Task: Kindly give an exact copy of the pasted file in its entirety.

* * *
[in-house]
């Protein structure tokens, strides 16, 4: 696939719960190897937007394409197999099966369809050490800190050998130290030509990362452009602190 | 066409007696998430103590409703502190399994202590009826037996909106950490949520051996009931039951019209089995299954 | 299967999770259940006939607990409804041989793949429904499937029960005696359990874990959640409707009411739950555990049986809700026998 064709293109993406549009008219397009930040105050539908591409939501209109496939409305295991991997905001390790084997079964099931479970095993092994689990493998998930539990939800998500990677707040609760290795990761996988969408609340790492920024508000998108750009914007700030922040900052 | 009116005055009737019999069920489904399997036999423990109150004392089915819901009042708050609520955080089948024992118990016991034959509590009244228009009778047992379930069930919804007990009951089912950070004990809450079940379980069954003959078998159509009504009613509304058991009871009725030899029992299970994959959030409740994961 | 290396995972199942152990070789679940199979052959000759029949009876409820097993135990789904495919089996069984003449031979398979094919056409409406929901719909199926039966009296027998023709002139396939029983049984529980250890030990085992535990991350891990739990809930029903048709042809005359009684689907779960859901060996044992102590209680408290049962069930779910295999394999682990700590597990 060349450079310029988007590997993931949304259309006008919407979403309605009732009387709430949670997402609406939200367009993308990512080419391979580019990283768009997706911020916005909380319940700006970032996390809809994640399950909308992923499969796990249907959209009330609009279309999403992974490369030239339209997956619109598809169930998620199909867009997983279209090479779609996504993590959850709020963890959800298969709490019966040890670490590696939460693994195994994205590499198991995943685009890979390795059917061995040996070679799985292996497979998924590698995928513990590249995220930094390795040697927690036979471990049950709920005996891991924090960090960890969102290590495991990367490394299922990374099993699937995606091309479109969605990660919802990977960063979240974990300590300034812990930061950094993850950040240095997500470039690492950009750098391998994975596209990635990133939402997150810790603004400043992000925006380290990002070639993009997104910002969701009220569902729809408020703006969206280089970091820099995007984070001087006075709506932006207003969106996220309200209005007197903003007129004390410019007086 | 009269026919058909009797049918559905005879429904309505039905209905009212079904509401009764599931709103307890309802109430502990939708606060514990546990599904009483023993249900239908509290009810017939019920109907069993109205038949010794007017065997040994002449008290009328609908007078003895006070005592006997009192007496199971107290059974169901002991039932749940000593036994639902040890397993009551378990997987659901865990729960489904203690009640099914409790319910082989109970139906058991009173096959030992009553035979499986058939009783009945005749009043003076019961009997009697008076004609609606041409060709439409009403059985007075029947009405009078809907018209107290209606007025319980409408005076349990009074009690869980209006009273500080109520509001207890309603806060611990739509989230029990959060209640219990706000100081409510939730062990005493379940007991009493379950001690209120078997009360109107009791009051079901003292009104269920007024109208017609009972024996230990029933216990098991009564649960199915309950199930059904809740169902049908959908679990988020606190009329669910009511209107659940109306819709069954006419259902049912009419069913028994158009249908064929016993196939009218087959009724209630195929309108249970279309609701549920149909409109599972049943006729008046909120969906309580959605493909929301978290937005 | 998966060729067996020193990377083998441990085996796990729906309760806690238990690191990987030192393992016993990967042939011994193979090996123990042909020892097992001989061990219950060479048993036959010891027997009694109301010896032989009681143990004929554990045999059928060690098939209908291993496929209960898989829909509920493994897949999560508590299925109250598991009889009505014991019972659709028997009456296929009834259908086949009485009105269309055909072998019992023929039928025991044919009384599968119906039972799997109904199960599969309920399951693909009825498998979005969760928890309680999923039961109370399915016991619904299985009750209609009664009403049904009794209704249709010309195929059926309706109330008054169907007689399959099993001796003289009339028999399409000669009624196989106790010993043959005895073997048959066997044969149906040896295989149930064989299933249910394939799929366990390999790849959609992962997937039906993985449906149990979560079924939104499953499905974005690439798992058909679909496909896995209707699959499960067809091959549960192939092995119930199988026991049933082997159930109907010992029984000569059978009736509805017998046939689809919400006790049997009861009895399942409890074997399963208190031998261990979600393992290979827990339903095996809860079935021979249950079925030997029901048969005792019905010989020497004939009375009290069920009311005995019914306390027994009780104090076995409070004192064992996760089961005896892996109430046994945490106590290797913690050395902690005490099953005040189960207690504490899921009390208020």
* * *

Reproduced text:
[in-house]
């Protein structure tokens, strides 16, 4: 696939719960190897937007394409197999099966369809050490800190050998130290030509990362452009602190 | 066409007696998430103590409703502190399994202590009826037996909106950490949520051996009931039951019209089995299954 | 299967999770259940006939607990409804041989793949429904499937029960005696359990874990959640409707009411739950555990049986809700026998 064709293109993406549009008219397009930040105050539908591409939501209109496939409305295991991997905001390790084997079964099931479970095993092994689990493998998930539990939800998500990677707040609760290795990761996988969408609340790492920024508000998108750009914007700030922040900052 | 009116005055009737019999069920489904399997036999423990109150004392089915819901009042708050609520955080089948024992118990016991034959509590009244228009009778047992379930069930919804007990009951089912950070004990809450079940379980069954003959078998159509009504009613509304058991009871009725030899029992299970994959959030409740994961 | 290396995972199942152990070789679940199979052959000759029949009876409820097993135990789904495919089996069984003449031979398979094919056409409406929901719909199926039966009296027998023709002139396939029983049984529980250890030990085992535990991350891990739990809930029903048709042809005359009684689907779960859901060996044992102590209680408290049962069930779910295999394999682990700590597990 060349450079310029988007590997993931949304259309006008919407979403309605009732009387709430949670997402609406939200367009993308990512080419391979580019990283768009997706911020916005909380319940700006970032996390809809994640399950909308992923499969796990249907959209009330609009279309999403992974490369030239339209997956619109598809169930998620199909867009997983279209090479779609996504993590959850709020963890959800298969709490019966040890670490590696939460693994195994994205590499198991995943685009890979390795059917061995040996070679799985292996497979998924590698995928513990590249995220930094390795040697927690036979471990049950709920005996891991924090960090960890969102290590495991990367490394299922990374099993699937995606091309479109969605990660919802990977960063979240974990300590300034812990930061950094993850950040240095997500470039690492950009750098391998994975596209990635990133939402997150810790603004400043992000925006380290990002070639993009997104910002969701009220569902729809408020703006969206280089970091820099995007984070001087006075709506932006207003969106996220309200209005007197903003007129004390410019007086 | 009269026919058909009797049918559905005879429904309505039905209905009212079904509401009764599931709103307890309802109430502990939708606060514990546990599904009483023993249900239908509290009810017939019920109907069993109205038949010794007017065997040994002449008290009328609908007078003895006070005592006997009192007496199971107290059974169901002991039932749940000593036994639902040890397993009551378990997987659901865990729960489904203690009640099914409790319910082989109970139906058991009173096959030992009553035979499986058939009783009945005749009043003076019961009997009697008076004609609606041409060709439409009403059985007075029947009405009078809907018209107290209606007025319980409408005076349990009074009690869980209006009273500080109520509001207890309603806060611990739509989230029990959060209640219990706000100081409510939730062990005493379940007991009493379950001690209120078997009360109107009791009051079901003292009104269920007024109208017609009972024996230990029933216990098991009564649960199915309950199930059904809740169902049908959908679990988020606190009329669910009511209107659940109306819709069954006419259902049912009419069913028994158009249908064929016993196939009218087959009724209630195929309108249970279309609701549920149909409109599972049943006729008046909120969906309580959605493909929301978290937005 | 998966060729067996020193990377083998441990085996796990729906309760806690238990690191990987030192393992016993990967042939011994193979090996123990042909020892097992001989061990219950060479048993036959010891027997009694109301010896032989009681143990004929554990045999059928060690098939209908291993496929209960898989829909509920493994897949999560508590299925109250598991009889009505014991019972659709028997009456296929009834259908086949009485009105269309055909072998019992023929039928025991044919009384599968119906039972799997109904199960599969309920399951693909009825498998979005969760928890309680999923039961109370399915016991619904299985009750209609009664009403049904009794209704249709010309195929059926309706109330008054169907007689399959099993001796003289009339028999399409000669009624196989106790010993043959005895073997048959066997044969149906040896295989149930064989299933249910394939799929366990390999790849959609992962997937039906993985449906149990979560079924939104499953499905974005690439798992058909679909496909896995209707699959499960067809091959549960192939092995119930199988026991049933082997159930109907010992029984000569059978009736509805017998046939689809919400006790049997009861009895399942409890074997399963208190031998261990979600393992290979827990339903095996809860079935021979249950079925030997029901048969005792019905010989020497004939009375009290069920009311005995019914306390027994009780104090076995409070004192064992996760089961005896892996109430046994945490106590290797913690050395902690005490099953005040189960207690504490899921009390208020």